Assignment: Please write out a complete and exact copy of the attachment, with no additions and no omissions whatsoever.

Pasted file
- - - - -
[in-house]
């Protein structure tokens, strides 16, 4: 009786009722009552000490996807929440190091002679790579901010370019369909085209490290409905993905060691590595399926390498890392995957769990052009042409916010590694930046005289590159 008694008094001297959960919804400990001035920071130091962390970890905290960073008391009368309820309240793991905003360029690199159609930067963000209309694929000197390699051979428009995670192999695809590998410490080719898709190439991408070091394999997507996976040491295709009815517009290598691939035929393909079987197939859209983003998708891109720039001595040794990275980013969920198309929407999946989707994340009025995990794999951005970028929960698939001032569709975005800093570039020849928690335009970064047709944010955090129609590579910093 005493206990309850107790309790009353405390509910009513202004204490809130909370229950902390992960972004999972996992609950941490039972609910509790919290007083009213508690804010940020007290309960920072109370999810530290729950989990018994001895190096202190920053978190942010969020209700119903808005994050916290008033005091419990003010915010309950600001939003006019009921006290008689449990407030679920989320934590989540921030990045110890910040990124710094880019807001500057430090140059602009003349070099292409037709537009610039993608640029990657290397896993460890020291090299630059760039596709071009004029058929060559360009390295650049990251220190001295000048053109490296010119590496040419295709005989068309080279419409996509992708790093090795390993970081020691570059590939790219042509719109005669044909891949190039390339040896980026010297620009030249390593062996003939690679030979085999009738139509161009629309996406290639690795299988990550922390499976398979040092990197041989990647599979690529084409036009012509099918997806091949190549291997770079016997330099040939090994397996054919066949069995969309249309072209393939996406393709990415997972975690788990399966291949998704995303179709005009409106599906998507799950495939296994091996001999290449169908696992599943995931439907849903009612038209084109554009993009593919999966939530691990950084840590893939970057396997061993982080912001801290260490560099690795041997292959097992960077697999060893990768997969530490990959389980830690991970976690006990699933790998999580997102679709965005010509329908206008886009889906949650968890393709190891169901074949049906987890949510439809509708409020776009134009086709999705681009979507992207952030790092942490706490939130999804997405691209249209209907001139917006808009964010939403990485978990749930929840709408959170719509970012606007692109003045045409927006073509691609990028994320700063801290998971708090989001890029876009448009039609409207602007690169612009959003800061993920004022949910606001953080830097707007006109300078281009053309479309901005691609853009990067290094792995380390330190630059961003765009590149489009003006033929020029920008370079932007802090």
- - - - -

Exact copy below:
[in-house]
């Protein structure tokens, strides 16, 4: 009786009722009552000490996807929440190091002679790579901010370019369909085209490290409905993905060691590595399926390498890392995957769990052009042409916010590694930046005289590159 008694008094001297959960919804400990001035920071130091962390970890905290960073008391009368309820309240793991905003360029690199159609930067963000209309694929000197390699051979428009995670192999695809590998410490080719898709190439991408070091394999997507996976040491295709009815517009290598691939035929393909079987197939859209983003998708891109720039001595040794990275980013969920198309929407999946989707994340009025995990794999951005970028929960698939001032569709975005800093570039020849928690335009970064047709944010955090129609590579910093 005493206990309850107790309790009353405390509910009513202004204490809130909370229950902390992960972004999972996992609950941490039972609910509790919290007083009213508690804010940020007290309960920072109370999810530290729950989990018994001895190096202190920053978190942010969020209700119903808005994050916290008033005091419990003010915010309950600001939003006019009921006290008689449990407030679920989320934590989540921030990045110890910040990124710094880019807001500057430090140059602009003349070099292409037709537009610039993608640029990657290397896993460890020291090299630059760039596709071009004029058929060559360009390295650049990251220190001295000048053109490296010119590496040419295709005989068309080279419409996509992708790093090795390993970081020691570059590939790219042509719109005669044909891949190039390339040896980026010297620009030249390593062996003939690679030979085999009738139509161009629309996406290639690795299988990550922390499976398979040092990197041989990647599979690529084409036009012509099918997806091949190549291997770079016997330099040939090994397996054919066949069995969309249309072209393939996406393709990415997972975690788990399966291949998704995303179709005009409106599906998507799950495939296994091996001999290449169908696992599943995931439907849903009612038209084109554009993009593919999966939530691990950084840590893939970057396997061993982080912001801290260490560099690795041997292959097992960077697999060893990768997969530490990959389980830690991970976690006990699933790998999580997102679709965005010509329908206008886009889906949650968890393709190891169901074949049906987890949510439809509708409020776009134009086709999705681009979507992207952030790092942490706490939130999804997405691209249209209907001139917006808009964010939403990485978990749930929840709408959170719509970012606007692109003045045409927006073509691609990028994320700063801290998971708090989001890029876009448009039609409207602007690169612009959003800061993920004022949910606001953080830097707007006109300078281009053309479309901005691609853009990067290094792995380390330190630059961003765009590149489009003006033929020029920008370079932007802090």